When personal problems occur, it is not always possible for employees to leave their troubles at the door. Domestic hardships, the death of a family member, mental or physical health issues, financial concerns, substance abuse, or severe work-related stress can interfere with an employee’s ability to perform effectively on the job. Recognizing that otherwise dedicated and productive employees can often overcome these problems with some professional help, a growing number of companies are adding employee assistance programs (EAPs) to their benefit packages.
EAPs offer confidential access to a range of social services designed to help employees cope with a variety of challenges. EAP vendors generally provide their business clients with quick and easy access to counseling services for a set, per-employee monthly fee. After contracting with an EAP provider, employers give their employees a free, confidential hotline number they can call to talk to a professional counselor. The counselor helps the employee to develop a plan to cope, which may include obtaining additional services, such as psychiatric or legal assistance, smoking cessation or weight loss programs, financial advice, substance abuse counseling, etc.
Many EAPs have staff psychologists who are available to meet with employees in person to discuss their concerns in greater depth, or instructors available to conduct training sessions on stress management, weight control, or other pertinent issues at the worksite. Some EAPs also offer employees assistance in obtaining back-up or permanent care arrangements for children or elderly family members.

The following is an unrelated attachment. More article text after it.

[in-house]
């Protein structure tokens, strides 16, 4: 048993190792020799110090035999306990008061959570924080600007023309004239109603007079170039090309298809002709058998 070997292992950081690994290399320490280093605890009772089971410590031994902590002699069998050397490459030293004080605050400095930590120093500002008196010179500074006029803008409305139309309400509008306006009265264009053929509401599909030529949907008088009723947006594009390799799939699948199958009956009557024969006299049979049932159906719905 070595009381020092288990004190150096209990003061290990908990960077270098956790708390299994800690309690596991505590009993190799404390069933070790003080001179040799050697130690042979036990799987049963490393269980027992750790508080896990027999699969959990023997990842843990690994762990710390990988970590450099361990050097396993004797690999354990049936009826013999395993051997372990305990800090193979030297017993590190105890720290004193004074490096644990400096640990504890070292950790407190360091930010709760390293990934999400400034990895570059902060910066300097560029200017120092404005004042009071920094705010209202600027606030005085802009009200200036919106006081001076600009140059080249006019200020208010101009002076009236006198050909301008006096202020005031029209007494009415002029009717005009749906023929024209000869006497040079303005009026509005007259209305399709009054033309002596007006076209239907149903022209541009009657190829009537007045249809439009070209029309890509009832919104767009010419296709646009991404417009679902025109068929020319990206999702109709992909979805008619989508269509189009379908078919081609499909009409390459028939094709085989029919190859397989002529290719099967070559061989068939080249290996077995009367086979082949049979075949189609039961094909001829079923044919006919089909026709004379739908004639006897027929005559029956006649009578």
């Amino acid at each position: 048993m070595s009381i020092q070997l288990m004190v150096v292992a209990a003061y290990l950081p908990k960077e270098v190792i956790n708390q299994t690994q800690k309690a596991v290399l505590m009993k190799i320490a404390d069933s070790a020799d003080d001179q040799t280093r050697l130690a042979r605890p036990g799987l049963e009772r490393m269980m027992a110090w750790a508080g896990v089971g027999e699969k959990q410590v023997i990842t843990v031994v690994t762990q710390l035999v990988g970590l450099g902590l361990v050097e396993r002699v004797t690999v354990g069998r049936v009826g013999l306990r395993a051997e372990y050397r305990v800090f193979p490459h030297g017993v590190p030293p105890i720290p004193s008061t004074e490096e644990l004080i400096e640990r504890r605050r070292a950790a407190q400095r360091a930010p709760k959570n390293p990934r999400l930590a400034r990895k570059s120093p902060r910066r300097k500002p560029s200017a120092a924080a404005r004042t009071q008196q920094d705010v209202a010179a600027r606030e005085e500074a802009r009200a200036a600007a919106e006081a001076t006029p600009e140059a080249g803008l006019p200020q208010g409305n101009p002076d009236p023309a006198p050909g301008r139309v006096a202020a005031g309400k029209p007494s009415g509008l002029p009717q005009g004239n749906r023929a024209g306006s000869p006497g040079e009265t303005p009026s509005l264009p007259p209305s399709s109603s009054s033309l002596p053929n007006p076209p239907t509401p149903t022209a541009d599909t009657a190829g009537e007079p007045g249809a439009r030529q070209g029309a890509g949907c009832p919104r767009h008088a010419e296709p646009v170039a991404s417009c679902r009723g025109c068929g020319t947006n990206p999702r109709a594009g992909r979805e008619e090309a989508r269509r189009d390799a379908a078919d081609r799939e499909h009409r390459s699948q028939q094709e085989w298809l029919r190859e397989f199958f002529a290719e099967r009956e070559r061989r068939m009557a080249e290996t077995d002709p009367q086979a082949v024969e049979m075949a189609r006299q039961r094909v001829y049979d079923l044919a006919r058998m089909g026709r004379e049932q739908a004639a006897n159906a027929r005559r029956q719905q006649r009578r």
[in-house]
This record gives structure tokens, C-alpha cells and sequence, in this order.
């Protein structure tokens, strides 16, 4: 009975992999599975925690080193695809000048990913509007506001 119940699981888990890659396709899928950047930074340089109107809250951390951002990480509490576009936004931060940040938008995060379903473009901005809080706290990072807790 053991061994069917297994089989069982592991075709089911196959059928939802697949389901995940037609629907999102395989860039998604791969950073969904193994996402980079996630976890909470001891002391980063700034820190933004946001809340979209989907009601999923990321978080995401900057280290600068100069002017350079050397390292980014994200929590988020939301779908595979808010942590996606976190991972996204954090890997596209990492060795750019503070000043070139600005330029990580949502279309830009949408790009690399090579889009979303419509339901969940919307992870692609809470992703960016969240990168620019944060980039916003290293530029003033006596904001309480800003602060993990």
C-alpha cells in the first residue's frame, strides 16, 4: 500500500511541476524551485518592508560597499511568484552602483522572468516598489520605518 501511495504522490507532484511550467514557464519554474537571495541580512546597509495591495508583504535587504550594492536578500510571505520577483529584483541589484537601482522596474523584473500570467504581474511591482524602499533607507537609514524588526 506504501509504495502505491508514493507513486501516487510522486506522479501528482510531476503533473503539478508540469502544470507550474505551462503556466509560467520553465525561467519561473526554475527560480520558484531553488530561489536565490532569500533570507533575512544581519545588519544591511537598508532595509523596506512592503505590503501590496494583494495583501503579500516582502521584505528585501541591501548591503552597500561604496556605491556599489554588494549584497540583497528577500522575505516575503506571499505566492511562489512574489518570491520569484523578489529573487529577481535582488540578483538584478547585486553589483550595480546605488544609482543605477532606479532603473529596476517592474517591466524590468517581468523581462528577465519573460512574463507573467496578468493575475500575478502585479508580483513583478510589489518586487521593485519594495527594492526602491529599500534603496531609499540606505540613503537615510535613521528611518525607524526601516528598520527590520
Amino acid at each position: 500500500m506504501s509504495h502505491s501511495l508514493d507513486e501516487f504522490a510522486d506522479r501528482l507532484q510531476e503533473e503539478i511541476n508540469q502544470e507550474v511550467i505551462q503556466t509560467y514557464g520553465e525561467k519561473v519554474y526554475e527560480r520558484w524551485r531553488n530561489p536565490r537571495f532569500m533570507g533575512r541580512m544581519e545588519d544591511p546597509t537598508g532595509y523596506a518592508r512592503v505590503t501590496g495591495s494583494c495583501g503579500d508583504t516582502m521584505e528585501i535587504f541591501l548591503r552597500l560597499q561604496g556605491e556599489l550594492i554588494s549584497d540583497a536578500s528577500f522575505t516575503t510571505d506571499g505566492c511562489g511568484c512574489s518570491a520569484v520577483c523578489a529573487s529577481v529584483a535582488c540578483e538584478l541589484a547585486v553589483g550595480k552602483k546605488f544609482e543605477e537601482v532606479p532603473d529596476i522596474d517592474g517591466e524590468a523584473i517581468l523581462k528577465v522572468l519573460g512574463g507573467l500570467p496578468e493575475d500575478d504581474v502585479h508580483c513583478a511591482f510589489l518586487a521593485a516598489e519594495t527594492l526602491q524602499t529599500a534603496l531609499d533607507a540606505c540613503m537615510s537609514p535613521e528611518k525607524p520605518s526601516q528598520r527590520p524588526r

Compared with other types of benefits, EAPs may be relatively inexpensive. Most EAP vendors allow employers to select the type and level of services best suited to the needs of their workforce. When weighing the options, it is important for employers to verify that the EAP vendor employs licensed, professional counselors and that the firm is capable of delivering the necessary services locally and in a timely manner. Once an EAP provider has been selected, informational materials about the program are distributed to all managers and employees, and a representative of the EAP provider may be invited to conduct an orientation session with employees explaining in greater detail how the program works.
With an EAP, employees have the opportunity to receive help for coping with their personal challenges. When managers notice that an employee is struggling, recommending that the employee call the EAP hotline may be more appropriate than disciplining an otherwise valuable member of the workforce.